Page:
Data Analysis

Evaluation of data normality was performed using the Kolmogorov–Smirnov test. The degree of significance was calculated by a one-way ANOVA followed by Tukey’s post hoc test. All data were normally distributed and were expressed as the mean ± standard error of the mean. The significant difference was considered when the p-value was less than 0.05. The analyses were performed with Graph Pad Prism software version 5.00 for Windows 7 (GraphPad Software, San Diego, CA).

Results

Morphological and Semi-Quantitative Analyses

The lesions found in the renal tissue of the studied groups are represented in Table 1, Figure 1. Table 1 summarizes the proportion of lesions through semi-quantitative analysis. The renal parenchyma of the Control Group (CG) presented normal morphological characteristics (Figure 1A). There was a predominance of the edematous areas and hyalinized glomeruli in animals which received a high refined carbohydrate diet (HRC diet), with or without exposure to CS (RG e RCSG) compared with CG and CSG (Table 1, Figure 1A-D). Moreover, it was more frequency of inflammatory cells in RCSG compared with CG, CSG and RG (Table 1, Figure 1E). Dilatation and congestion in the peritubular vessels (hyperemia), membranous glomerulopathy and glomerulosclerosis were very frequent in CSG, RG, and RCSG (Table 1, Figures 1B,C,D).

Renal fibrosis was not observed in the animals studied (data not shown).

Morphometry

We observed a significant difference in glomerular area between CG and RG groups (Figures 2A,C,F). There was a decrease in the glomerular area of the RG when compared with CG. In addition, there was an increase in Bowman’s space of the CSG, RG and RCSG groups when compared with CG (Figures 2A-E). The quantitative morphometric evaluations revealed no differences in the thickness of the tubular wall between the treatments (CG, CSG, RG, RCSG) (Figures 2A-D). The glomerular density was compared between the groups. The glomerular densities in CSG, RG, and RCSG groups were considerably lower than that of the CG (Figures 3A-E).

Markers of renal function

There was no significant difference in the blood creatinine levels in the experimental groups. However, there was a decrease of the blood urea levels in CSG, RG, and RCSG compared with CG, and there was an increase of the blood ALP in RG compared with CSG and RCSG as can be observed in Table 2.

Discussion

In this study, we evaluated the association between a high refined carbohydrate diet (HRC diet) and renal inflammatory response in C57BL/6 mice exposed to Cigarette Smoke (CS). Our results demonstrate that the diet rich in refined carbohydrates, cigarette smoke and the association of both factors promote renal damage, represented by glomerular and interstitial lesions. In addition, we observed a decrease in urea levels in the groups exposed to the two insults individually and in the group in which both were associated and an increase in the peripheral blood of alkaline phosphatase in animals that received the diet rich in refined carbohydrates. In a previous study published by our research group, using the same animals was observed an increase in body mass associated with the increase in body adiposity index (BAI) in C57BL/6 mice which received an HRC diet [16].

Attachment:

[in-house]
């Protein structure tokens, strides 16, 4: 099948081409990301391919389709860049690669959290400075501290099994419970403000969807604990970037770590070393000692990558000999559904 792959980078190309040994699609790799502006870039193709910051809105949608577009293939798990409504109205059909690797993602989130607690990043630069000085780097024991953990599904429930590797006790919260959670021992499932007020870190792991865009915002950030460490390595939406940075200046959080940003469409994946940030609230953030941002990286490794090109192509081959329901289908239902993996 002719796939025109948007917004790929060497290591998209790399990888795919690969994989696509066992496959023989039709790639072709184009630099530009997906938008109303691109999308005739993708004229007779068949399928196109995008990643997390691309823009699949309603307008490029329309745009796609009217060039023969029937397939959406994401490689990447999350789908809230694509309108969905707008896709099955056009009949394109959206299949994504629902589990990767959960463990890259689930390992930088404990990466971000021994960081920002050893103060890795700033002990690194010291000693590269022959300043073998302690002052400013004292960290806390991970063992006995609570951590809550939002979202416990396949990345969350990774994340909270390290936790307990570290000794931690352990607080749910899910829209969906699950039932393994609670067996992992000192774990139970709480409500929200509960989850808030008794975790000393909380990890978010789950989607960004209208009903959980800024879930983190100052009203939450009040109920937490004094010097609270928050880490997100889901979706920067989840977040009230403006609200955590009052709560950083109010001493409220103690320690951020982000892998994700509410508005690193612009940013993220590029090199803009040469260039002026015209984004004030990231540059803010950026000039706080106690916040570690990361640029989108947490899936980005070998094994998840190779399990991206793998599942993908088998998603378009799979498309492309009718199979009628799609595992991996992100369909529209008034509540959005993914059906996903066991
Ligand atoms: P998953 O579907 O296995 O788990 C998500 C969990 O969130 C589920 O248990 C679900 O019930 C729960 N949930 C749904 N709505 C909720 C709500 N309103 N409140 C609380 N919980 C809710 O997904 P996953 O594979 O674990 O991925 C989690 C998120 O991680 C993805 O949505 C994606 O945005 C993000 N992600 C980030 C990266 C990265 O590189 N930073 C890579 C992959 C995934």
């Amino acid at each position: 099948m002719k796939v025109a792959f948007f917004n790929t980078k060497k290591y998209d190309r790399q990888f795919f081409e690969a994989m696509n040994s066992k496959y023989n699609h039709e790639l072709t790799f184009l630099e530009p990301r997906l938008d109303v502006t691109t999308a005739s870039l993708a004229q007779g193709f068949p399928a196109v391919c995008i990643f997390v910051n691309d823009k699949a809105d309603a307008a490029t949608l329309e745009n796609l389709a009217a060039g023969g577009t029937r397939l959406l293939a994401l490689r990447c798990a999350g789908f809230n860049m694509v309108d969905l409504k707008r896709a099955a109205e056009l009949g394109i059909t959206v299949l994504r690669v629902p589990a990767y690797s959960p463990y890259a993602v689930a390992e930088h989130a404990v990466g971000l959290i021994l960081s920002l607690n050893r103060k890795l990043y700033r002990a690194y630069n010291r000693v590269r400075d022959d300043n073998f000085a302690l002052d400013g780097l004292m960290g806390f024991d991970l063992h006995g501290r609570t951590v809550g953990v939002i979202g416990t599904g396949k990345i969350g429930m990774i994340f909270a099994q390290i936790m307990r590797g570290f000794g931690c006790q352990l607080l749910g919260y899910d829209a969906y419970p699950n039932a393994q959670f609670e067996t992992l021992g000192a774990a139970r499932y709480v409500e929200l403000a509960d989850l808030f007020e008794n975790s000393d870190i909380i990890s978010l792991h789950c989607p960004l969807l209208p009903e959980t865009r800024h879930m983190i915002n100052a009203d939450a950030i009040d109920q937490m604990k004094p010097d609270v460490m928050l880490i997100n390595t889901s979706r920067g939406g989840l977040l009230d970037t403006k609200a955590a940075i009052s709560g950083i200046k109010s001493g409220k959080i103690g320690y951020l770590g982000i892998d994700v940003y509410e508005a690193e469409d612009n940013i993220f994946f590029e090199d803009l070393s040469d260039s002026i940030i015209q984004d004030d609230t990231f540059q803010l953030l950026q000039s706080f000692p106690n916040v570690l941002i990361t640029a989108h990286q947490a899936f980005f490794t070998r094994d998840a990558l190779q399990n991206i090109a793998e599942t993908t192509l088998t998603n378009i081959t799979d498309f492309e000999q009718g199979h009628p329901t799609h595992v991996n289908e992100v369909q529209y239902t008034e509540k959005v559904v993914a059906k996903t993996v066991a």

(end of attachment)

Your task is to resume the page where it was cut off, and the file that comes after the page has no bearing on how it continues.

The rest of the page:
Studies have suggested that obesity and smoking increase the risk for the development of some diseases [15,20]. However, few studies, and only in humans [17,18] have suggested a possible association between obesity, smoking, and renal disease. In a context of the worldwide obesity epidemic and the prevalence of smokers, studies on the consequences of the interaction obesity and smoking become relevant for global public health. In the present study, the HRC diet and/or the exposition to CS provided marked structural changes of the renal parenchyma that presented both glomerular lesions (membranous glomerulopathy, glomerular hypertrophy, focal and segmental glomerulosclerosis, hyalinized glomerulus) and interstitial lesions (edema, inflammation, and hyperemia). The renal corpuscle pathology, when become prevalent glomerular filtration, can be impaired, and changes in renal function may lead to CKD.

Histological findings of similar and frequent focal and segmental glomerulosclerosis, membranous glomerulopathy and hyperemia in the all experimental groups HRC diet and/or CS were consistent with experimental and human studies that considered some of these lesions common renal histological lesion in obesity [21,22] or in smoking [23]. According to Eknoyan [24], pathologic lesions of focal segmental glomerulosclerosis are common in experimental models of sustained obesity and are observed in morbidly obese humans. After consuming an HRC diet, with or without CS exposition, the mice kidneys presented more hyaline degeneration that the control diet and cigarette smoke group. The glomeruli displayed a variable degree of hyalinization, many were completely replaced by hyaline material. Another study, in humans, detected a trend toward more arterial hyalinosis in obese patients than controls [25]. Moreover, a study with smoking subjects dying of coronary heart disease also associated the smoking with arteriolar hyalinosis and thickening of small arteries in the kidney [26].